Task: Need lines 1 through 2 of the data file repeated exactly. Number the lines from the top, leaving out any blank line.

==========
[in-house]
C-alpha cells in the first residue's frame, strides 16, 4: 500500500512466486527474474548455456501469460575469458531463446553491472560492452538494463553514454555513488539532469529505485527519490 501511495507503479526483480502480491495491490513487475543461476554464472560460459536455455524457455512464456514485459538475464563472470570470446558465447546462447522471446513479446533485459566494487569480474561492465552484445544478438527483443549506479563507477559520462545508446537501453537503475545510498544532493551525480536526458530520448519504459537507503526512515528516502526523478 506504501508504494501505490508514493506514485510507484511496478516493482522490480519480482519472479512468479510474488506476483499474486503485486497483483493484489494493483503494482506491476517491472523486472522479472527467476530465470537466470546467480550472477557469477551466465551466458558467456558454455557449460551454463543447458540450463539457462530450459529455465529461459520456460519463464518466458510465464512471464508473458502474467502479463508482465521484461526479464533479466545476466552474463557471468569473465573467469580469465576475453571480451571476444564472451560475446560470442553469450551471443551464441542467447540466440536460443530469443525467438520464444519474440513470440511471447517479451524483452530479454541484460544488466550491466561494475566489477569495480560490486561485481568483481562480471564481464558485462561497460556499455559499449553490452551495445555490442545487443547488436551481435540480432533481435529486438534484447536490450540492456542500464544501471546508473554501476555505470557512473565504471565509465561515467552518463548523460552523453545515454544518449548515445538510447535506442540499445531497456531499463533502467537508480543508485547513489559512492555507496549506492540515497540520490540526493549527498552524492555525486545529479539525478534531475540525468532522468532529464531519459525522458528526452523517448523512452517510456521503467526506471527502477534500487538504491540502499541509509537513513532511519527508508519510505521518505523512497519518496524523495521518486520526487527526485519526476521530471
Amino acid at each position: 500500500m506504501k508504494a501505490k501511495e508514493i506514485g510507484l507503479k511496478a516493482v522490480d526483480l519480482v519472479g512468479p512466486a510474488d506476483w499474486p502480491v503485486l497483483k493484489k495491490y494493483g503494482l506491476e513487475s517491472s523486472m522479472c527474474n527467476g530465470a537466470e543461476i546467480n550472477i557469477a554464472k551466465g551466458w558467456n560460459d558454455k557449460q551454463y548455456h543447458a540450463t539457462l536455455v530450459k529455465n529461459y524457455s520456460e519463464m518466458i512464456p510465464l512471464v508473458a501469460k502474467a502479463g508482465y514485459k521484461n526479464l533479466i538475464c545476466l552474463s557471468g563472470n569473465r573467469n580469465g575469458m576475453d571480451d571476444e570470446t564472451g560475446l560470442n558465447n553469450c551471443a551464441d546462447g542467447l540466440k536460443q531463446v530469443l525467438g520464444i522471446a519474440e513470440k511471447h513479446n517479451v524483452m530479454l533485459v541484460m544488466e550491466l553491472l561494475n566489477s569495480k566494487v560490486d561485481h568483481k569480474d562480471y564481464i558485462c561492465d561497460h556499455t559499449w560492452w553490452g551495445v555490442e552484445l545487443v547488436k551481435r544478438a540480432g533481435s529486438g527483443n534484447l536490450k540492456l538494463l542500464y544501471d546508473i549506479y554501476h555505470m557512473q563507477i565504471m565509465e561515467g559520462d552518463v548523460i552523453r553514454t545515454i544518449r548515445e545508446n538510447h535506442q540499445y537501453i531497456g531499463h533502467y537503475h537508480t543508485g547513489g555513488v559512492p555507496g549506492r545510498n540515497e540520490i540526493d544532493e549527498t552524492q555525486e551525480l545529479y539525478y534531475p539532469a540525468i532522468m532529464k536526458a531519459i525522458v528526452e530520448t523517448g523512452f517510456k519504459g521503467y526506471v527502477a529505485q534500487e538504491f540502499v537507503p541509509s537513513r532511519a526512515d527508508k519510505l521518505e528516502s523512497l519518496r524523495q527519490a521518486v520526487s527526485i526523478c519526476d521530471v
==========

[in-house]
C-alpha cells in the first residue's frame, strides 16, 4: 500500500512466486527474474548455456501469460575469458531463446553491472560492452538494463553514454555513488539532469529505485527519490 501511495507503479526483480502480491495491490513487475543461476554464472560460459536455455524457455512464456514485459538475464563472470570470446558465447546462447522471446513479446533485459566494487569480474561492465552484445544478438527483443549506479563507477559520462545508446537501453537503475545510498544532493551525480536526458530520448519504459537507503526512515528516502526523478 506504501508504494501505490508514493506514485510507484511496478516493482522490480519480482519472479512468479510474488506476483499474486503485486497483483493484489494493483503494482506491476517491472523486472522479472527467476530465470537466470546467480550472477557469477551466465551466458558467456558454455557449460551454463543447458540450463539457462530450459529455465529461459520456460519463464518466458510465464512471464508473458502474467502479463508482465521484461526479464533479466545476466552474463557471468569473465573467469580469465576475453571480451571476444564472451560475446560470442553469450551471443551464441542467447540466440536460443530469443525467438520464444519474440513470440511471447517479451524483452530479454541484460544488466550491466561494475566489477569495480560490486561485481568483481562480471564481464558485462561497460556499455559499449553490452551495445555490442545487443547488436551481435540480432533481435529486438534484447536490450540492456542500464544501471546508473554501476555505470557512473565504471565509465561515467552518463548523460552523453545515454544518449548515445538510447535506442540499445531497456531499463533502467537508480543508485547513489559512492555507496549506492540515497540520490540526493549527498552524492555525486545529479539525478534531475540525468532522468532529464531519459525522458528526452523517448523512452517510456521503467526506471527502477534500487538504491540502499541509509537513513532511519527508508519510505521518505523512497519518496524523495521518486520526487527526485519526476521530471